Getting Personal

This morning I went to see the doctor, which — considering my advanced age — is never a bad idea. The long and short about it is that there are a few indications in a small batch of first tests that I might be suffering from a case of malfunctions of my originally issued genetic code sequences.

I’m not going to holler the C-word just yet given there’s still a battery of tests to be done, a number of things to be checked, and experts to be consulted, but I’ll be spending some quality time in sterile rooms … again. The good news is, it’s 2014 and everyone has a smart phone, so I won’t be bored.

I’ve stared down the Reaper before, I can’t fathom it’ll be any different this time. But in the meantime I think I’ll endeavor to have some fun with this. After all, googling for “Cancer Fun” doesn’t autocomplete. All you get is “fundraising,” which isn’t what I am concerned about in this, medically and socially advanced, country. Maybe food and wine pairings? Does a 2012 Domaine de Terrebrune and Poulet de Bresse go well with colon cancer? How does a William Larue Weller Bourbon (the 10yr) pair with testicular cancer? Something like that.

Standing Desk Part II: Return from the Outskirts

Not having a car is pretty much a non-issue in this town. Within the city limits I am doing public transit, throughout the rest of the country it’s trains and the odd cross-country bus ride. All in all this costs me a flat $6000/year, roughly 60% of the cost of a car, gas, insurance, parking, and vehicle fees and taxes would. If I need a car, there are six (yes, six) car share companies I have access to, one even included in my $6k with only gas and mileage coming extra.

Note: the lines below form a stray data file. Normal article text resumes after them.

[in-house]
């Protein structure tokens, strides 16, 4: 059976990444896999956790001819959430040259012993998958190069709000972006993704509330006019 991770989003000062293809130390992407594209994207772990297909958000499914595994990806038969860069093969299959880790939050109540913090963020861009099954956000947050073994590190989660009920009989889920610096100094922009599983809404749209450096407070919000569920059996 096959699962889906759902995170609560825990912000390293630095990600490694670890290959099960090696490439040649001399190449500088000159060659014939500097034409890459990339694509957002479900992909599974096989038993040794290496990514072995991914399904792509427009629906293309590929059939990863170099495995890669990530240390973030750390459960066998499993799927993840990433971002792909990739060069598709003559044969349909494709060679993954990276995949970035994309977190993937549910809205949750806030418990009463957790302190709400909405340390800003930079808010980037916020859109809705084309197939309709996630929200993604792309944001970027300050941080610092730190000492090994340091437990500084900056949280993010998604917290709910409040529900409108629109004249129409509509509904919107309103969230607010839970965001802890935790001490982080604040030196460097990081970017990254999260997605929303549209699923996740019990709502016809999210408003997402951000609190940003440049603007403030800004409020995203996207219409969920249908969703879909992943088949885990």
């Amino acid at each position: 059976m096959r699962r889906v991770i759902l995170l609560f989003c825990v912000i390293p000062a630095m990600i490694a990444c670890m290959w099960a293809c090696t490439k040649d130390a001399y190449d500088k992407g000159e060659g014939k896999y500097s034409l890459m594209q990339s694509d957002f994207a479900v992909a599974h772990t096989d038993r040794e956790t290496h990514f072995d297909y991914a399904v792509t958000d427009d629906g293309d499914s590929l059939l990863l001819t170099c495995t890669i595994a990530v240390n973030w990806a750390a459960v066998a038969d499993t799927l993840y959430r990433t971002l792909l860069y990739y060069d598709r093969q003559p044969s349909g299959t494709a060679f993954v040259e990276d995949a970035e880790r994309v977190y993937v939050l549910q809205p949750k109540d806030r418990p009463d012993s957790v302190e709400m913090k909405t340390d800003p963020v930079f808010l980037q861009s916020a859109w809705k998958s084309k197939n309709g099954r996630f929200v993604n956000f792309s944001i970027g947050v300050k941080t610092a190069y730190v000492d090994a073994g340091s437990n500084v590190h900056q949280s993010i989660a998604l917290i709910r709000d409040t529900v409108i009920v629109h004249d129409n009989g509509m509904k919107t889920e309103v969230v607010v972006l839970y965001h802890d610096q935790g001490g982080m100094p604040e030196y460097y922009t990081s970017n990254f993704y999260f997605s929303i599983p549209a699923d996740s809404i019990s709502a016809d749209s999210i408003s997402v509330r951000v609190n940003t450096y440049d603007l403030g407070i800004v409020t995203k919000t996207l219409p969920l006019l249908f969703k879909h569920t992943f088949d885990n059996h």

This works for all places. Except, until recently, IKEA. Luckily there’s now a tram and bus connection so I could go and execute Step Two of the Standing Desk adventure.

You may remember this as the first standing desk prototype using Modernist Cuisine and boxes.

Since last we spoke, Version One bit the dust. Almost literally, in a cloud thereof, surrounded by pain and screams when the whole thing came crashing down onto my socked feet – ’twasn’t the genius contraption I’d hoped it to be.

Enter version two. V2.0 isn’t at all my doing. It’s one of those “genius hack” recommendations floating ’round the web using IKEA parts against their intended use – namely a wall mounted (book) shelf and a small table.

Only problem here is: those were last year’s US items. No such luck in Germany. A little tinkering later, however, I managed to assemble something that worked.
Continue reading “Standing Desk Part II: Return from the Outskirts” »

Samsung Gear Live Pedometer (and bonus: LG G3 Health App)

True, it’s not meant to be just a fitness band, but it contains a pedometer. So it gets tested. As an additional bonus I am also throwing in the LG G3’s “LG Health” app, just because. How I test is described on the Wiki.

Device Steps 1000 Steps 10k Running 10k
Control (mechanical) 1000 10000 10000
Gear Live 890 9228 9890
Gear Live (second) 910 8364 n/a
LG Health 997 9995 9946

20140709_093923Eventually, Google says, there will be a “fitness platform” for all those trackers and other data. Which explains why there’s very little of that available in the app itself right now, just the bare bones. No web interface, no way to control your steps (adjust them, etc.) and no export. With even “our data is not going anywhere and we are not interested in others’ data” blowhards like Basis joining this Fit effort, we’ll hopefully see a much, much, better management interface soon.

For the time being there’s “OK Google, show me my steps” on the Galaxy Gear Live. There’s a “history” card and the actual step card, step milestones (every 100, it seems) are also shown as a card on the watch face.